Studio Spotlight: Nancy Jones + 5 tips for costume making
This week, we’re shining the spotlight on Senior Model Maker and Aardman Academy tutor, Nancy Jones. Read on to find out how Nancy turned her passion for making and sewing into a career, followed by the costume making tips she swears by.
How did you start out in the industry and what is your role at Aardman?
My first job working for an animation studio was sanding giant Smarties.
I finished my Fine Art Sculpture degree in Coventry and moved to Bristol. Not knowing quite what direction to take, I took my brother up on an offer of work at The Arnolfini cafe bar. Here I met lots of interesting people and met friends in the animation industry who, knowing I wanted to get creative again, soon encouraged me to ask for work.
To date, what has been your biggest professional achievement?
Working for Aardman over the years has been very rewarding. I’ve loved working as part of a big creative team on some very exciting projects.
One of the highlights for me was making Pete Lord’s pirate captain fancy dress outfit, complete with Polly, for the wrap party for The Pirates! In an Adventure with Scientists! I knew this was going to be my last feature for a while and I put my whole heart into creating every detail of it.
Name three people who inspire you:
My parents have always inspired, supported, and encouraged me. I’m very lucky.
Two people whose work very much inspires me are Vivienne Westwood the late Alexander McQueen.
Tell us what a typical day at the studio is like for you?
These days I tend to work from home on Aardman’s commercial projects where costumes are required.
I also have become involved with the Aardman Academy where I have taken a costume tutor role, which is great fun – so much talent and enthusiasm.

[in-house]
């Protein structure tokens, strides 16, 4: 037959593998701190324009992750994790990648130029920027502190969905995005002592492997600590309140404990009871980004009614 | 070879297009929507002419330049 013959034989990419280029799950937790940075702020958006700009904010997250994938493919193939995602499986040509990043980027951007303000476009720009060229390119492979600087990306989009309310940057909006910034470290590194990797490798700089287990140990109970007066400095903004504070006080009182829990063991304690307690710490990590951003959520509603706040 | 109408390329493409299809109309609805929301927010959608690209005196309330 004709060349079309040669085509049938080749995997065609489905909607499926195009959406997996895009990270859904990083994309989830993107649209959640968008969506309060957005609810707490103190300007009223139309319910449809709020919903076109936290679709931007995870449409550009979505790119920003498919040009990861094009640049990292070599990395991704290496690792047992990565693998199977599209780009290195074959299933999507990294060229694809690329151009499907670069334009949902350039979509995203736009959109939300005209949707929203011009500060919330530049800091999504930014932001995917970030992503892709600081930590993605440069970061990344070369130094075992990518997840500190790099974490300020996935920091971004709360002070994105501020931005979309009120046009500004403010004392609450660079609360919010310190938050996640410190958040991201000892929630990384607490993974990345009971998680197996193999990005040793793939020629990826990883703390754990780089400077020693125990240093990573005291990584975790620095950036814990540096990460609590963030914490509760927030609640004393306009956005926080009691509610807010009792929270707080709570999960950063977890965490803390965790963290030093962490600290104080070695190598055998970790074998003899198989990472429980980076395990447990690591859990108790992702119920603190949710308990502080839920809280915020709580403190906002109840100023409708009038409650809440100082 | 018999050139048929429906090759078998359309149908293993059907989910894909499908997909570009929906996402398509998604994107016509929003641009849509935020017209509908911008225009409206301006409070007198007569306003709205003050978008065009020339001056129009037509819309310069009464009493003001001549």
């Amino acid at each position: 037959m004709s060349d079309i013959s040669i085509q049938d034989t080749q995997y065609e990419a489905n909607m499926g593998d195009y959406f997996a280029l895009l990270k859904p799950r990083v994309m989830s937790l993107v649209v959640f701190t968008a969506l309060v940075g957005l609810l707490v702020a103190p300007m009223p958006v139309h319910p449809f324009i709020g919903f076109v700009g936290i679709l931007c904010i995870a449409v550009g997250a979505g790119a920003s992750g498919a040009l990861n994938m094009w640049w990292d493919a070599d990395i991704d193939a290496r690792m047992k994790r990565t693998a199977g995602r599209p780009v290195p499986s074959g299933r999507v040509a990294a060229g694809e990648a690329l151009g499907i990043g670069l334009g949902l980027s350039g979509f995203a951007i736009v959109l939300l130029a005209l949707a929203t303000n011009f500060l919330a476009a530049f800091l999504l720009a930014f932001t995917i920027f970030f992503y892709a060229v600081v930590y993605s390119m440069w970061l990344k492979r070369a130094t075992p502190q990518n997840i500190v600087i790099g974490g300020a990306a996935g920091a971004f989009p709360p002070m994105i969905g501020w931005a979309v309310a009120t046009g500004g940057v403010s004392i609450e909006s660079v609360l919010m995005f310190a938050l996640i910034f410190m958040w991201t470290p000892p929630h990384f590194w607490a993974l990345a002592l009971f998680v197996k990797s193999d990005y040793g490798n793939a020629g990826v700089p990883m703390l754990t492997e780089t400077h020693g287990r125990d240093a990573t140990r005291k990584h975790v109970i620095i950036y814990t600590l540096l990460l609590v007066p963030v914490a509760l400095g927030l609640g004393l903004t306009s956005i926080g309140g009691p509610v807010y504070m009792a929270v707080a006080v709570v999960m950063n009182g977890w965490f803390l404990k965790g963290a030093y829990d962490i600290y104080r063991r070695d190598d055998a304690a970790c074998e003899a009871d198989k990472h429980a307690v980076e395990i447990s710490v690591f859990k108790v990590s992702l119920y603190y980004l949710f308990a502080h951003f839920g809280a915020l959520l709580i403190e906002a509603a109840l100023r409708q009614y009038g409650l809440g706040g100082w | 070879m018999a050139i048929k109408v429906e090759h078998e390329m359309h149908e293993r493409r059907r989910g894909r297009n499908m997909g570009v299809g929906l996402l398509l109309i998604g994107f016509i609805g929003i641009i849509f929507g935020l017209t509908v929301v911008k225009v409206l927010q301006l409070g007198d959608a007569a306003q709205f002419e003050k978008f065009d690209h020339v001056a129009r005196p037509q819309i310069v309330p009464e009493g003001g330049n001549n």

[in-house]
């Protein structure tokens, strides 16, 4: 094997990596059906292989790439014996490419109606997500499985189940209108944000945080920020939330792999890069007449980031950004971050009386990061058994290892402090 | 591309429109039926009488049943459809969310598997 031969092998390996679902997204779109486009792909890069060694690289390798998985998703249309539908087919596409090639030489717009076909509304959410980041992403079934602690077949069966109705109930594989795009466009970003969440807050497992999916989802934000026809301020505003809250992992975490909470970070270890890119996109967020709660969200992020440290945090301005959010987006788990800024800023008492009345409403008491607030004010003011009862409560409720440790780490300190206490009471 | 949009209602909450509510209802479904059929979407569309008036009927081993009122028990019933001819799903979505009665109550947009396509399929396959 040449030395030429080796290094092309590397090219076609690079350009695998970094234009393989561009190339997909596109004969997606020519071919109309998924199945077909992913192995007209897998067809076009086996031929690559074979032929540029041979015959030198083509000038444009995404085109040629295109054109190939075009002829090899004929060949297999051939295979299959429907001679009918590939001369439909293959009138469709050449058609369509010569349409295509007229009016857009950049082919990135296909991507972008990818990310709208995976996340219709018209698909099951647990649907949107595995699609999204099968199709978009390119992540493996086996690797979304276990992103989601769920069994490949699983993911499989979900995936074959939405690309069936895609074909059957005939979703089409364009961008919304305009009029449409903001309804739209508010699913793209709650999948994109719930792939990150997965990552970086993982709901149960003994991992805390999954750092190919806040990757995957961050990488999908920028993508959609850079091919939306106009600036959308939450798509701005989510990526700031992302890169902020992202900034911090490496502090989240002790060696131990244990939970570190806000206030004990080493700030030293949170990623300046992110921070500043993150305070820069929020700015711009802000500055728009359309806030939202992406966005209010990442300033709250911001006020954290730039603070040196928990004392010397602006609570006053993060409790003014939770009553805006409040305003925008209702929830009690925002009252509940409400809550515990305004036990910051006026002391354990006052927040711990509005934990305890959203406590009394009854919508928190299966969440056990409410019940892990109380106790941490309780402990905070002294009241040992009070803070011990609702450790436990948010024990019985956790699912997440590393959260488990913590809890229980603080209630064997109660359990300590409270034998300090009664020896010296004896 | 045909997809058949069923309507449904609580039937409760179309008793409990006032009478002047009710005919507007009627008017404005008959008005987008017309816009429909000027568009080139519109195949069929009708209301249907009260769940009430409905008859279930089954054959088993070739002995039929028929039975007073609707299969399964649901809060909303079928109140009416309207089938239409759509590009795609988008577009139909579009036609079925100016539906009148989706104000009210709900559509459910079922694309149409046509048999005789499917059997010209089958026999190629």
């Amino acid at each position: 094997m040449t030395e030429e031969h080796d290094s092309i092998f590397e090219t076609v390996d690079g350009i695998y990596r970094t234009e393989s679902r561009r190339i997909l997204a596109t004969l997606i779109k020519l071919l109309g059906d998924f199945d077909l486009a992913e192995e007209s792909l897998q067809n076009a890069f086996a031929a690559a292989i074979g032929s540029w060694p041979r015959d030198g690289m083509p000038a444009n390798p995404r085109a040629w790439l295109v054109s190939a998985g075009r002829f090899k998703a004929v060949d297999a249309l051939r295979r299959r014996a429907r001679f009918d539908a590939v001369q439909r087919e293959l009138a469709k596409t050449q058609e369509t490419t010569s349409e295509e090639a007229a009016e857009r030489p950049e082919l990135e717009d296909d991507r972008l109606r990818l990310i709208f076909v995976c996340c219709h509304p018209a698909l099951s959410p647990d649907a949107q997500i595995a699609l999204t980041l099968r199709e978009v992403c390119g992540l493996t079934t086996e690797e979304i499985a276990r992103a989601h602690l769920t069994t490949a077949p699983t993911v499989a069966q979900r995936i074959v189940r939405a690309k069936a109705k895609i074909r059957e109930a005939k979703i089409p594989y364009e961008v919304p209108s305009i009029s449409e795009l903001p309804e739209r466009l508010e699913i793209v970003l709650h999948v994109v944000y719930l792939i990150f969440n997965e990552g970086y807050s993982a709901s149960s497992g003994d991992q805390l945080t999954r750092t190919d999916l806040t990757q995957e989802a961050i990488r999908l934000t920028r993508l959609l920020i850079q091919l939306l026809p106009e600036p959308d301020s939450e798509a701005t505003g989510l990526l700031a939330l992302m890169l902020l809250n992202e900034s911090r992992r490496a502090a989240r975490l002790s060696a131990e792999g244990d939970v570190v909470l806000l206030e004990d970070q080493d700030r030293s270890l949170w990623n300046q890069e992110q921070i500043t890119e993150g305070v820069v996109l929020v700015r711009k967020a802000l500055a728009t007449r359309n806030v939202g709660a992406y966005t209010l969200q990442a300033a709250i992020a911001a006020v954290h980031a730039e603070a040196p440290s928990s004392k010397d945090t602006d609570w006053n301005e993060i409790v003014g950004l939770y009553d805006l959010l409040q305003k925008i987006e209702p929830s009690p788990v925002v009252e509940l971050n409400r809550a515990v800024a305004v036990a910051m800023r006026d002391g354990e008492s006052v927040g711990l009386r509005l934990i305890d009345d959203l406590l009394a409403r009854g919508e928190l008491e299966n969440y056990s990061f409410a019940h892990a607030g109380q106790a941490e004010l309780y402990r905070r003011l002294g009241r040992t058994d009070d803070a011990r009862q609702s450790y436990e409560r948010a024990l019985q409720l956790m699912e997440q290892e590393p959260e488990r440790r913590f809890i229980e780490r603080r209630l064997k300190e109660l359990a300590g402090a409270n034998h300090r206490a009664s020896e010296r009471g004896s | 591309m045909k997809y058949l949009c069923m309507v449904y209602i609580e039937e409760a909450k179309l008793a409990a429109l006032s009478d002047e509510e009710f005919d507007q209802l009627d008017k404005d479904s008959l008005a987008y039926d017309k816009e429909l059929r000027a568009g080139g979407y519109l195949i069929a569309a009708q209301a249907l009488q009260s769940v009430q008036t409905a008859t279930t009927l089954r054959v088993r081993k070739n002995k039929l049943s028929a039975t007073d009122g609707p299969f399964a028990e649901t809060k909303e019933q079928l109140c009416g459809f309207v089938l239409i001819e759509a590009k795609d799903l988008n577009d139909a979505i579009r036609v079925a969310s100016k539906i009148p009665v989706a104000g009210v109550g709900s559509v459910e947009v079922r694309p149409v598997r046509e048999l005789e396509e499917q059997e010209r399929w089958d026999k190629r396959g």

DFS was a great campaign that spanned several years. When I got a call saying the next commercial was going ahead, I’d visit Chris Entwhistle, Head of Model Making, and check out the storyboards and costume designs. Then I’d have a quick chat with the director and head off on my first mission: sourcing fabrics. Due to the wonderful colours, patterns and textures required for these puppets the charity shops called and I was in my element!
Back to the studio for fabric approval then usually I’d slip away with a couple of puppet bodies and some fabric and return a week or so later with them dressed ready for approval and head and hand attachment.
What do you like most about working at Aardman?
I have met some wonderful people over the last 20 years made some friends for life, had some extreme laughs and been part of some fabulous creative projects.
What’s your desk/work area like – messy or tidy?
My desk is controlled chaos!
How do you maintain a work/life balance?
Making, especially sewing, is my passion and makes me very happy. I am very grateful I’ve been able to make a career out of it.
A lot of my work ends up in most rooms of our house, or the evidence of it – fluff, pins, thread. Thankfully I have a very supportive, enthusiastic husband and son who don’t seem to mind too much and have become pin ninjas too.
What’s your all-time favourite project that you’ve been involved with and why?
Got to be Chicken Run, the first Aardman film I worked on. I was young, foot loose etc., I was making money doing what I loved, working and partying with fab people.
What’s your best advice for people wanting to get into the industry?
Believe in yourself. Be determined and unforgettable… in a good way! Look for opportunities and make the most of them. Work hard and laugh hard.
Who is your favourite Aardman character and why?
Morph and Gromit are two of my favourite characters as they’re both a bit cheeky without using words. Then, due to my own personal love of dressing up, I love Lady Tottington and all her wonderful outfits.
Nancy’s 5 tips for costume making
1. Invest in a pair of sharp, small, scissors with good points.
2. Choose the right fabric for the costume. Think about what the puppet needs to do. You don’t want the costume to restrict the puppet’s movement. Also think about the aesthetic of the costume, and find a fabric which will achieve both these of things.
3. Less is more! Consider the scale of the puppet. Sometimes suggestions of zips or over-stitching can be simplified to give a better overall effect.
4. Once you’ve cut pattern pieces, seal edges so you don’t end up with a fraying frenzy! I use a fray checks called ‘Prym’ and ‘Gold-Zack’.
5. Combine stitching with gluing in the construction of costumes. My favourite glue to use is Uhu.
Nancy’s Aardman Academy Shirt Tales: Costume Making course takes place between 7-9th October 2020. Register your interest here.